1. When we display the list of all projects (AppProjectsPage), we retrieve a list of states (= snapshots in the event replay). Why do we do this? Because it would be too expensive to retrieve all the events from all the projects and replay all these events. In this case, each project structure only contains the state as a current snapshot, and not the part relating to events.
  2. When we inspect one project (in the Project Dashboard page), we retrieve all events of the project and replay them. Here, the project structure contains the state (result of the replay) and the events.

You might ask yourself why it would be interesting to have the list of events in the first place? The answer is this: We can display project events for the user and this represents the history of the project (audit trail).

This is valid for data extracted from the backend, but what happens when an event is received from another frontend? We update the state using the replay logic and add the event to the list of events in the project structure.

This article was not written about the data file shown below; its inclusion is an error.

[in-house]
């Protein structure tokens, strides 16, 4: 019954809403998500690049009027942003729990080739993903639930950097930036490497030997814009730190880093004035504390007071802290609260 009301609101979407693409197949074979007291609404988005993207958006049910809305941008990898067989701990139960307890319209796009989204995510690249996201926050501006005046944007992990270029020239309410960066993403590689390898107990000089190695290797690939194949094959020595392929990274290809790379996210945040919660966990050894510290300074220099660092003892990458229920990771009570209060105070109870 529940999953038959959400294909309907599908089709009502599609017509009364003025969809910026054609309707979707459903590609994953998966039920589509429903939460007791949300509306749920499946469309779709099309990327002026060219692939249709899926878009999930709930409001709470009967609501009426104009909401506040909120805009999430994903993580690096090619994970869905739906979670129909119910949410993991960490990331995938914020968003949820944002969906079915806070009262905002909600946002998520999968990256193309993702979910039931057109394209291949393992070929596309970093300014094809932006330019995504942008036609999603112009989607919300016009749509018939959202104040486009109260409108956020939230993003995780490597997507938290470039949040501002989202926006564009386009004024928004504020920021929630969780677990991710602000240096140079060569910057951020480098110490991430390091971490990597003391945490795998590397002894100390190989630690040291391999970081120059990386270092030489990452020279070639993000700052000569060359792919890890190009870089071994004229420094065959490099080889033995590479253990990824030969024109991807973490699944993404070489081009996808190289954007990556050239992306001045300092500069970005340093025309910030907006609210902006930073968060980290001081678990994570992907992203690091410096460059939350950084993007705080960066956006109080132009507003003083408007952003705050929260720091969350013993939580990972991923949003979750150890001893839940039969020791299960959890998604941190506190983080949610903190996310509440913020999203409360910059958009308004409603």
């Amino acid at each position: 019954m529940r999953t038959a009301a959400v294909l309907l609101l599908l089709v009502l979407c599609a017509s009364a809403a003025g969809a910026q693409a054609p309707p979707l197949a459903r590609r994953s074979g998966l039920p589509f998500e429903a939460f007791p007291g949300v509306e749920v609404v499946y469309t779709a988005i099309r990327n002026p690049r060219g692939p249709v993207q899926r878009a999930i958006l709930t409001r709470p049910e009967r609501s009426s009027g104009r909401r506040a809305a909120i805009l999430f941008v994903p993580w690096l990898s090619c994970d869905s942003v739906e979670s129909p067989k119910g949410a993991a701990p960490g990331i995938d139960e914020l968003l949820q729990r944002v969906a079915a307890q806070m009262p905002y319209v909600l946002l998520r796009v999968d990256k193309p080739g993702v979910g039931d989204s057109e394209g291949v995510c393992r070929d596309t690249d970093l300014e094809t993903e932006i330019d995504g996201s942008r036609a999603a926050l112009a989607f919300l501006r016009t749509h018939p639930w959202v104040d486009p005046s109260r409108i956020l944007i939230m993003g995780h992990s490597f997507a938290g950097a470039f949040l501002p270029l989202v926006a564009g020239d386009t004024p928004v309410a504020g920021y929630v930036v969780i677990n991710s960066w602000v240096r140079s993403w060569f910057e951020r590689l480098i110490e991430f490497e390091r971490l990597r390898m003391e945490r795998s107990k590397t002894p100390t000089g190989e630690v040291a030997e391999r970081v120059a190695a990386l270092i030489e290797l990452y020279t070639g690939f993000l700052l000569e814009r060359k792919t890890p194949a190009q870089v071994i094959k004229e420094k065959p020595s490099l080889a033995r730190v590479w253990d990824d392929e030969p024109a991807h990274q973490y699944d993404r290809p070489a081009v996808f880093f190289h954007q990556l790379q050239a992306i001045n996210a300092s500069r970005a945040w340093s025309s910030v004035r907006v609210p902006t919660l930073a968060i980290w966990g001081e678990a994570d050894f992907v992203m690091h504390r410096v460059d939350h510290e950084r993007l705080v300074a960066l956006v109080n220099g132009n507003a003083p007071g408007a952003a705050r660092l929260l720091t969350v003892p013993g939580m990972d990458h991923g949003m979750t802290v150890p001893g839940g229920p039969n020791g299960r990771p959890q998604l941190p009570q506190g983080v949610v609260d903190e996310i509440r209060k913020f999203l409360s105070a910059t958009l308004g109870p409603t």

Laminar really helps to stream events across frontends and inside frontends and makes it easy to synchronise all frontends.
This solution should save you development time and make synchronisation between the backend and frontends more reliable.
There are a number of areas for improvement:

  • How to manage lots of data which don't fit in the frontends ?
  • In a larger application, with several entities, you need to separate your events.
  • How do you manage events that are not received? In a web application, the user can always refresh the page to get fresh data, but that is not really a solution, and mobile application may retain the state for longer.

Feel free to send me your comments at: